The Faculty of Forensic Psychiatry on the face of it, formally acknowledges that the work done by psychiatrists treating mentally ill offenders and those doing civil assessments constitutes a subspecialty. It is an odd subspecialty because court appearances are the only thing these two groups have in common. Furthermore there are state funded training programs in criminal forensic psychiatry with due recognition but there are no formalised training programs for psychiatrist doing civil assessments. We now have the odd situation where all those who are members of the former section have been grandfathered in as Fellows of the Faculty of Forensic Psychiatry but the only pathway to Fellowship now is through a training program and hence any newcomers involved in civil assessment can no longer become full members of the Faculty.
This was highlighted for me by the recent joint meeting with ANZAPPL that I did not attend because there were no sessions of any relevance to the work that I do. I wrote a letter of complaint to Ness McVie, the chair of the Faculty who provided a belated response, amongst other things she wrote “I have forwarded it to Sophie Davison, convenor of the 2016 FFP conference for consideration. From the conference perspective, it would be best if a suitable keynote could be suggested. I suspect this may be too late for 2016 though nothing formal planned for 2017 yet”.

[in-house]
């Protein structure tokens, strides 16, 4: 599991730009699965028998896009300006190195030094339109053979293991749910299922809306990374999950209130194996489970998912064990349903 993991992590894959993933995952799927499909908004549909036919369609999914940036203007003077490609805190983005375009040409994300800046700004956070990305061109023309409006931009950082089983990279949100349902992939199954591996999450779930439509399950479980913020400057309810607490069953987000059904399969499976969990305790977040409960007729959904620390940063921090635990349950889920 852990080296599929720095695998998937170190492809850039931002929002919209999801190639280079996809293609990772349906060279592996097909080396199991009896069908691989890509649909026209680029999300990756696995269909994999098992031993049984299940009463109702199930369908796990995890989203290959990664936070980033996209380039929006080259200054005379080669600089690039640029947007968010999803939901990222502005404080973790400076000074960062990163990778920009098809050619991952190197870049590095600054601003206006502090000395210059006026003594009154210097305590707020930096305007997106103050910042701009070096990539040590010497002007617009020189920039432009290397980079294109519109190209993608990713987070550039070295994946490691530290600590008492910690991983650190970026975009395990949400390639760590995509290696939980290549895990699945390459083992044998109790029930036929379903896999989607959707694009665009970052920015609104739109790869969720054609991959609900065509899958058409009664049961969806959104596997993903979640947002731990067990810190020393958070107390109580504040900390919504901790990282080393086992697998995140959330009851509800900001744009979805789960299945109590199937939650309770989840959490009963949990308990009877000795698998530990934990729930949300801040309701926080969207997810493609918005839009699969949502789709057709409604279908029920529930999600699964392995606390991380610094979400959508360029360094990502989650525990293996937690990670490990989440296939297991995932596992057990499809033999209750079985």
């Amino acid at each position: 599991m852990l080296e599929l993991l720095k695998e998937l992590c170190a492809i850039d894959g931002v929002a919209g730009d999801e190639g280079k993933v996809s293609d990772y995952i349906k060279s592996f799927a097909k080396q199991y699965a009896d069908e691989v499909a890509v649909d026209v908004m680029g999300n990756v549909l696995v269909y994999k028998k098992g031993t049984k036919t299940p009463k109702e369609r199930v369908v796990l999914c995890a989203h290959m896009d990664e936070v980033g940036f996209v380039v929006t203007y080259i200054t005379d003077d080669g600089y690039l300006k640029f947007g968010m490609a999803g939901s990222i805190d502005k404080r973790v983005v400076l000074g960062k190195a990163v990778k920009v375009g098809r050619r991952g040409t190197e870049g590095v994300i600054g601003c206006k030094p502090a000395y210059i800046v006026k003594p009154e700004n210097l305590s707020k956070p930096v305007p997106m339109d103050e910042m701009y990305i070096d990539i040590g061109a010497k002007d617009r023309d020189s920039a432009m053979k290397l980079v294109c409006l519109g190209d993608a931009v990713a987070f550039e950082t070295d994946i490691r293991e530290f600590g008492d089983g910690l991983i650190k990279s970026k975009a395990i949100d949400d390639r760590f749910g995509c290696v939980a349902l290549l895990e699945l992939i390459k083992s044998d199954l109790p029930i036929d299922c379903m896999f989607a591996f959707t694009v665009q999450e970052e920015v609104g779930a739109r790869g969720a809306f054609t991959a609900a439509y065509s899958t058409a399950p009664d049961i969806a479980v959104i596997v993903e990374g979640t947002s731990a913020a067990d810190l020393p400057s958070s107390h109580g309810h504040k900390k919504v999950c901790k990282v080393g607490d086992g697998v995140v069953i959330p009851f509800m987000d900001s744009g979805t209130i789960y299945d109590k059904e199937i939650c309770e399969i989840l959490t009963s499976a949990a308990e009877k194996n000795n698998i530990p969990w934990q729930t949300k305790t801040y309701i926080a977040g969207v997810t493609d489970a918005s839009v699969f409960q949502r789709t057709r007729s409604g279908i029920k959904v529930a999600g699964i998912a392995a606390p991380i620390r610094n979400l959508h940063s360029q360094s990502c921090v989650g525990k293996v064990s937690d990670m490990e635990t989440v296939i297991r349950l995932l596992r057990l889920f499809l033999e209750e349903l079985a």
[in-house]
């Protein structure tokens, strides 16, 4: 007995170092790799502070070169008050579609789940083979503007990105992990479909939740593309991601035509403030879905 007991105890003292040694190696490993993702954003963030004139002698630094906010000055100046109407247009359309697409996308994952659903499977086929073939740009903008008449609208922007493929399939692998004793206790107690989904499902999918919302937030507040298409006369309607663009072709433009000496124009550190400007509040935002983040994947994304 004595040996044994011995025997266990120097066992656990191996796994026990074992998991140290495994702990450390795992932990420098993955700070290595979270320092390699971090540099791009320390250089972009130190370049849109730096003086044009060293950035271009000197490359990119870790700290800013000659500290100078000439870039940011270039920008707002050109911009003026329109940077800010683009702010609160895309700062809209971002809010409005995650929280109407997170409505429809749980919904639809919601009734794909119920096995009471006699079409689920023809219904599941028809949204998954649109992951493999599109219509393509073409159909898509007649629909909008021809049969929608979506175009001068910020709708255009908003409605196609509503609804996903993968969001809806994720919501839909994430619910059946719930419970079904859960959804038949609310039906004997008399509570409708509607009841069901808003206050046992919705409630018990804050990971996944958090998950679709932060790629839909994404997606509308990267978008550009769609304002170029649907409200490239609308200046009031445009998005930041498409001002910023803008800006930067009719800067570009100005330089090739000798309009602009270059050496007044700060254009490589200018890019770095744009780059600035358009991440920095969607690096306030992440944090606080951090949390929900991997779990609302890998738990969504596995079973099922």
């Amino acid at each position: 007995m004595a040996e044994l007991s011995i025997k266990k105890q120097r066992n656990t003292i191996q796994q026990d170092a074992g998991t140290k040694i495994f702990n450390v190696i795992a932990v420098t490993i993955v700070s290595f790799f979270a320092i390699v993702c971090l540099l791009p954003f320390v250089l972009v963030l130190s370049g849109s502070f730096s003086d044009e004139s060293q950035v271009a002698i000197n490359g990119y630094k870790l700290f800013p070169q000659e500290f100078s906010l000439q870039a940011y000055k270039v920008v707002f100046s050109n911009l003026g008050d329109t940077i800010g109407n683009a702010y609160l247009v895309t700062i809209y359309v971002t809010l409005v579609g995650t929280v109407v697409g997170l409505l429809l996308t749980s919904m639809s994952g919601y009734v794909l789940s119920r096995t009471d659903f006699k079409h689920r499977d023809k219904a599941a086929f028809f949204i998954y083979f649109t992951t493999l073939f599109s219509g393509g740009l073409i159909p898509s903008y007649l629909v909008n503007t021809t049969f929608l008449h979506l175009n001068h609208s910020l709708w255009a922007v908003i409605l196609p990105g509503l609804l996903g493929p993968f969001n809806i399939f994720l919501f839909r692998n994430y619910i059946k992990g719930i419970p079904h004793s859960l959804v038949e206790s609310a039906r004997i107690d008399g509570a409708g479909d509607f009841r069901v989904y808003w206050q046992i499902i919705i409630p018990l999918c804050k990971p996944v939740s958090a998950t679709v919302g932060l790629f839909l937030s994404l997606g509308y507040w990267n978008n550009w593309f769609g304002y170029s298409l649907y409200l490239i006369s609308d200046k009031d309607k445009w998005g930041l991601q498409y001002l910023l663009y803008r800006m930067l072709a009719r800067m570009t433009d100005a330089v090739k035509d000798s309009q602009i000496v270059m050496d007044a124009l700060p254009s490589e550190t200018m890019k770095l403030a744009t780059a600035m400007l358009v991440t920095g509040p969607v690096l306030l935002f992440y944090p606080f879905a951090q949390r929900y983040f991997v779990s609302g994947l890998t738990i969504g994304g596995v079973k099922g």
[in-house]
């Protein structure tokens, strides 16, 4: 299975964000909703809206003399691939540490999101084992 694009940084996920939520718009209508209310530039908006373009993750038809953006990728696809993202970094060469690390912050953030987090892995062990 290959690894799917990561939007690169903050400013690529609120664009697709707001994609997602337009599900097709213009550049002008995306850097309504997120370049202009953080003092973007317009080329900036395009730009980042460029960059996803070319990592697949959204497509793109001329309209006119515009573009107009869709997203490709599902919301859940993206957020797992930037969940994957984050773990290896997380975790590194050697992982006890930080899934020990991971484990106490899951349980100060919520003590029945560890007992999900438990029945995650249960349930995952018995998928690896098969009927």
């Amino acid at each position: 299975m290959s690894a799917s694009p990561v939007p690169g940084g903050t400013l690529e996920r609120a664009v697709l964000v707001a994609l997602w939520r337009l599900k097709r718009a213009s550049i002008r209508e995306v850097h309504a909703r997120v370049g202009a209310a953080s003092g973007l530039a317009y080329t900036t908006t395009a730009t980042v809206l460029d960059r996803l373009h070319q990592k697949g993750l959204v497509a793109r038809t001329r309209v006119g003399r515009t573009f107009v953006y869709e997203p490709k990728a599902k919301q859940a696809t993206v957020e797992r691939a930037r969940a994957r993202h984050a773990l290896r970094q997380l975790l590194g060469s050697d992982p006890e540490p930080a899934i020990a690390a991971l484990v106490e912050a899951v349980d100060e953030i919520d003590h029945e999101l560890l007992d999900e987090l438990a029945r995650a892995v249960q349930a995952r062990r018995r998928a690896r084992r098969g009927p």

I found this astonishing, an annual meeting of my faculty does not include any sessions relevant to the work that I do and will not have one in 2016 but may have one for 2017.
I was beginning to get heated about it until I began ruminating about whether or not it actually mattered. In one sense it is useful to have an opportunity to discuss the issues we face in common, to share ideas and to look at interaction with the court system and the legal profession. On the other hand, on a day-to-day basis it doesn’t matter a scrap. I have never been asked in court as to whether or not I am a Fellow of the Faculty of Forensic Psychiatry and I doubt whether anybody in the court room would know that it exists.
Increasingly I feel that the Faculty of Forensic Psychiatry has been hijacked to the exclusion of those of us who do civil assessments and I see no change occurring in the foreseeable future. Maybe it is time we start looking at setting up a Section of Civil Forensic Psychiatry and go our own way?